Fig. 6.
Fig. 6.

RMSE as in Fig. 4b (circles) together with the corresponding ensemble SPREAD (standard deviation, open triangles) for (a) nondispersive, (b) underdispersive, and (c) inconclusive (see section 4a for details) behavior of the TIGGE models. (d) Difference between RMSE and SPREAD accumulated over all lead times for each TIGGE center. Forecasts are valid at 1200 UTC 26 May 2008 and have lead times between 24 and 168 h.

Citation: Weather and Forecasting 26, 6; 10.1175/WAF-D-10-05060.1

b. Feature-based error measures

Furthermore, the feature-based error measure explained in section 2b was applied to the PV streamers. It identifies the location and amplitude error for each ensemble member taking the ECMWF analysis as a reference. Figure 7 shows the location error for the nine TIGGE centers, with each lead time represented by a surrounding ellipsoidal envelope. Recall that only matched PV streamers in forecast and analysis are used for this approach. The number of unmatched members per lead time and center is given in Table 1. The center of the ellipse is the mean over all matched ensemble members and the orientation of the main axis is determined by linear regression. The length of this axis is calculated, so that the ellipse encompasses either 90% of the forecast streamer center points or the point with the maximum distance away from the ECMWF analyzed center is reached (which ever occurs first). In this way, the ellipses are sensitive to outliers in order to represent the range of forecasts. The standard deviation of the distance between the forecast PV streamer center points and the center point of the ECMWF analysis PV streamer gives the ratio of the major to the minor axis.

Fig. 7.
Fig. 7.

Position error (in 1000 km) of the streamer ensemble forecasts based on UPV (see section 2b for definition) from 9 TIGGE forecast centers (indicated in each panel). Ellipses surround position forecasts from all members at 1200 UTC 26 May 2008 (see Fig. 1d). Gray shading indicates lead time ranging from 24 to 168 h (see legend). Center of the coordinate system is the PV streamer position as analyzed by ECMWF in all panels.

Citation: Weather and Forecasting 26, 6; 10.1175/WAF-D-10-05060.1

The results show a small spread for all centers at short lead times (light gray colors) and a slight northward shift. The spread does not increase substantially over the first four forecasting days and larger spreads are found from the 120-h forecasts onward for all models. This coincides with the increase in the number of nonmatched members in the 120-, 144-, and 168-h forecasts (as shown in Table 1). The nonmatched members are due to 1) cutoffs; 2) wide stratospheric troughs, which do not fulfill the PV streamer definition (see section 2b); or 3) no stratospheric disturbance at all. The third type of member applies in half of the cases for the 144- and 168-h nonmatches for CMA, CMC, and NCEP, and in one-third of the cases for UKMO. The BoM nonmatched members all fall into the first group and the lack of spread in the CPTEC model coincides with few nonmatched cases. With lead times decreasing from 96 to 24 h, most of the members belong to the first group, and the position and size of the cutoffs get closer to that of the streamer. This is also the case for the JMA, KMA, and ECMWF models. The five nonmatched members in the 24-h forecast for ECMWF coincide with cutoffs that are very similar in size and structure to the analyzed PV streamer, with only a thin gap to the main body of stratospheric air. The JMA, KMA, and ECMWF models all show a much wider range of ensemble spread throughout all lead times. The structure of the stratosphere–troposphere interface often differs completely from that in the analysis for the 144- and 168-h forecasts for JMA and ECMWF. The northward shift in most models suggests that the amplitude of the Rossby wave is too small and/or the RWB too weak. The UPV amplitude within the area of the predicted PV streamers determined by the feature-based approach is generally lower than in the ECMWF analysis (not shown). Typical differences range from −0.25 to −0.5 PVU for short lead times and increase to −0.75 to −1.5 PVU for later forecast times.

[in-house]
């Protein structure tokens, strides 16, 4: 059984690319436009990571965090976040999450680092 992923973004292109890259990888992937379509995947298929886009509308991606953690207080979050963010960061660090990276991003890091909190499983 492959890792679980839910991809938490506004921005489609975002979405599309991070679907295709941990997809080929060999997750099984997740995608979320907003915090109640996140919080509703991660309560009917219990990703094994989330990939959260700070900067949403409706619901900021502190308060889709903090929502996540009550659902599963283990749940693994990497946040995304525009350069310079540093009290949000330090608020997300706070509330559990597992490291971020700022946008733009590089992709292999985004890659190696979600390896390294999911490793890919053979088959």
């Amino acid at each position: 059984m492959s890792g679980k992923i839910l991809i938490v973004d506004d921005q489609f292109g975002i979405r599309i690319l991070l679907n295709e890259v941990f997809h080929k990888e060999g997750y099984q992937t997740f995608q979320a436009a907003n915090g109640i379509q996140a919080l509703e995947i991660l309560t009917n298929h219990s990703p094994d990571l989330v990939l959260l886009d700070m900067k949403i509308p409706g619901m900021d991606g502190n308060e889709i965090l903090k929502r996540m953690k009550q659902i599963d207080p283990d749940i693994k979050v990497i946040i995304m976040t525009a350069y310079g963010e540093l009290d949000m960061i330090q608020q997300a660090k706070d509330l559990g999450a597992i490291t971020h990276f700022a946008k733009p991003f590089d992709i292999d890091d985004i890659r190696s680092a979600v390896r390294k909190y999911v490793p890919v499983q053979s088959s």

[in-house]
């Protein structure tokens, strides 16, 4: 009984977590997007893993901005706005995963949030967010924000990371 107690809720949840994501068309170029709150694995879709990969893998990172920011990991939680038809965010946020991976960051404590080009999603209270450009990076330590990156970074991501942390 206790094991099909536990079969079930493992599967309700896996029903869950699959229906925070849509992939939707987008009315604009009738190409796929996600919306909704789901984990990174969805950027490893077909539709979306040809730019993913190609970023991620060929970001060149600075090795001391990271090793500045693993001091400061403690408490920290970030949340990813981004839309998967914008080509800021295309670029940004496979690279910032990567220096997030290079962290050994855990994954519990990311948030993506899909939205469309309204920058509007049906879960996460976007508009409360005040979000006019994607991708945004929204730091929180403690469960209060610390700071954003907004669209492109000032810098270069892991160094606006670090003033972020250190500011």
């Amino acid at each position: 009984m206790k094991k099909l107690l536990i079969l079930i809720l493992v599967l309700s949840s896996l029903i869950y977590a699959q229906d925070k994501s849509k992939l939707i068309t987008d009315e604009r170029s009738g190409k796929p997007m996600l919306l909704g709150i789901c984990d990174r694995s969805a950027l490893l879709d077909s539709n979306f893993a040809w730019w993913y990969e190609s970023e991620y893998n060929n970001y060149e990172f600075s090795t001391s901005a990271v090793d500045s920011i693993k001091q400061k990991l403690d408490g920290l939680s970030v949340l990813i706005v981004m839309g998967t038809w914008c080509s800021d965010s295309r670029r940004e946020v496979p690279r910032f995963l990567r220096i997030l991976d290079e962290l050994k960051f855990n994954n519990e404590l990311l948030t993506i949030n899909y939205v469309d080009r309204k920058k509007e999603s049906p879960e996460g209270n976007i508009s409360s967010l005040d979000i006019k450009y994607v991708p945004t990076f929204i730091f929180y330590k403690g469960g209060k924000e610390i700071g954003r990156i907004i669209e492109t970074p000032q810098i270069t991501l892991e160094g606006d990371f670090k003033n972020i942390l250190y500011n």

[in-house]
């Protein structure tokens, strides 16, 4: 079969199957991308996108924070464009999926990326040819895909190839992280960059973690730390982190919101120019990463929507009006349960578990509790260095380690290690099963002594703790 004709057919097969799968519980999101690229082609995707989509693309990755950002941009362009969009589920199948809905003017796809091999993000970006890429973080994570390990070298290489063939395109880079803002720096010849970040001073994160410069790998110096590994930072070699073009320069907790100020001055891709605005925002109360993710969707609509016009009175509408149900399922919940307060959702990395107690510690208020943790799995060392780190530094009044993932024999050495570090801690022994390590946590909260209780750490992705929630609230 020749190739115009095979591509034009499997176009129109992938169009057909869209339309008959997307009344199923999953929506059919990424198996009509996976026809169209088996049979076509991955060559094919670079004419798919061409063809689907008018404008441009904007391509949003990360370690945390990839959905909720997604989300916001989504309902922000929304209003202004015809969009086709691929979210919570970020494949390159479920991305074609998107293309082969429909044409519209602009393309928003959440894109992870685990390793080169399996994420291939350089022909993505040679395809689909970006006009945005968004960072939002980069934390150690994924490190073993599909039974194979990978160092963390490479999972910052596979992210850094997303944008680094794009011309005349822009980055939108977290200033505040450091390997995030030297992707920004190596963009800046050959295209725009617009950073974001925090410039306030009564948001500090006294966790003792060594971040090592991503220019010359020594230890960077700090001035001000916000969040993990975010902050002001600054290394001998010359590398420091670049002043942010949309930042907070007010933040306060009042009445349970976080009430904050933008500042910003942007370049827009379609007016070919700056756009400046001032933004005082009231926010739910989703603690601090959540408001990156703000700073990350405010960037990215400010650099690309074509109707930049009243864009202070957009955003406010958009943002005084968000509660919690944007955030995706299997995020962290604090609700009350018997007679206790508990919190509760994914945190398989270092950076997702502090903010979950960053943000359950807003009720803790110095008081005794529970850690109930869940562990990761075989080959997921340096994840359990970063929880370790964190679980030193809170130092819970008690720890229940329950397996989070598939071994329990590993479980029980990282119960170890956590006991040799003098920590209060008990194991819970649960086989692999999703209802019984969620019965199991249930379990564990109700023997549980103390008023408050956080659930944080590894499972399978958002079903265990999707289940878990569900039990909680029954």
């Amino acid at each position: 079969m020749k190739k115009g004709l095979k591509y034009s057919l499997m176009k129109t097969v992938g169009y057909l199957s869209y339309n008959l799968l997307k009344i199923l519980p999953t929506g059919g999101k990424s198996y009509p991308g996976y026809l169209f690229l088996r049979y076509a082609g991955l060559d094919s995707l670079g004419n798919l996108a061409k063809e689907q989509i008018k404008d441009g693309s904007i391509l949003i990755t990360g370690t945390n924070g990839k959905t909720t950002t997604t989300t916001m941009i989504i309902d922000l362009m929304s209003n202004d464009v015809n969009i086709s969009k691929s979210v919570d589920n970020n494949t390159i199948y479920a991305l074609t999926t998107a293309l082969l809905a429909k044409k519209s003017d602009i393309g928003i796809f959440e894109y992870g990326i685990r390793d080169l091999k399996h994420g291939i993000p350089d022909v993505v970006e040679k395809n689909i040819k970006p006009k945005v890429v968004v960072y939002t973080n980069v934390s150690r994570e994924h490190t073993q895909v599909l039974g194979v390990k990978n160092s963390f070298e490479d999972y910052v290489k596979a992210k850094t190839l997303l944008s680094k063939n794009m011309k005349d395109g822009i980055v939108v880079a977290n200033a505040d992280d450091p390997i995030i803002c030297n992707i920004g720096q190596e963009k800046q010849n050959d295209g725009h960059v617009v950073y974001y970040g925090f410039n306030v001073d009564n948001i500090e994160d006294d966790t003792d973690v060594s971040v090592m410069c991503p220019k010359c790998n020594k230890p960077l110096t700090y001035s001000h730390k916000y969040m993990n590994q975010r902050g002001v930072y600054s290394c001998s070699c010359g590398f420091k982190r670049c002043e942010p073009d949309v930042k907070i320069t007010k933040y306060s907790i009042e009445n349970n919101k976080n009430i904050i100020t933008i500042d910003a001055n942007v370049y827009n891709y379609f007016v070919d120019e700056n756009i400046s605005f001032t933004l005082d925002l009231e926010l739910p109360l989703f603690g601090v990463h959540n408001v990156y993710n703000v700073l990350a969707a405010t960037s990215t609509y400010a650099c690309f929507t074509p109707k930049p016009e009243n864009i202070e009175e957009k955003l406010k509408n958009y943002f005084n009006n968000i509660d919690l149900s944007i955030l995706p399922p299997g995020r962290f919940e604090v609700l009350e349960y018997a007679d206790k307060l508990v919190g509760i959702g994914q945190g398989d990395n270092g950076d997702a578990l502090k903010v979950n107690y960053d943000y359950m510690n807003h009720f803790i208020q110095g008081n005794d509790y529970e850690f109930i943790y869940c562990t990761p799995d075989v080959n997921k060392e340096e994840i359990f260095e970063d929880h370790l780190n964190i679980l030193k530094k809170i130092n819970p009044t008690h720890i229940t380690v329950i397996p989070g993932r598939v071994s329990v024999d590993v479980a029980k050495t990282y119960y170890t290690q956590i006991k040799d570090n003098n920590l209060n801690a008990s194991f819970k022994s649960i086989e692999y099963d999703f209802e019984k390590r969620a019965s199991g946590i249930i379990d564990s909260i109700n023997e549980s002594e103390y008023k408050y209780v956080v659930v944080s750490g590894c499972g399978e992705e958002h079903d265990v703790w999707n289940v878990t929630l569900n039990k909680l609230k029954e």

5. High-impact weather

Building on the results of the forecast performance for upper levels, this section investigates how TIGGE models forecast the meteorological fields that are important for high-impact weather, in this case dust mobilization and heavy precipitation. The section is divided into four parts. Starting with an analysis of the predicted potential dust uplift (PDU) based on low-level winds over the Sahara, it continues with a correlation between PDU and UPV, followed by an investigation of the predicted precipitation and its relation to UPV forecasts.

a. Dust mobilization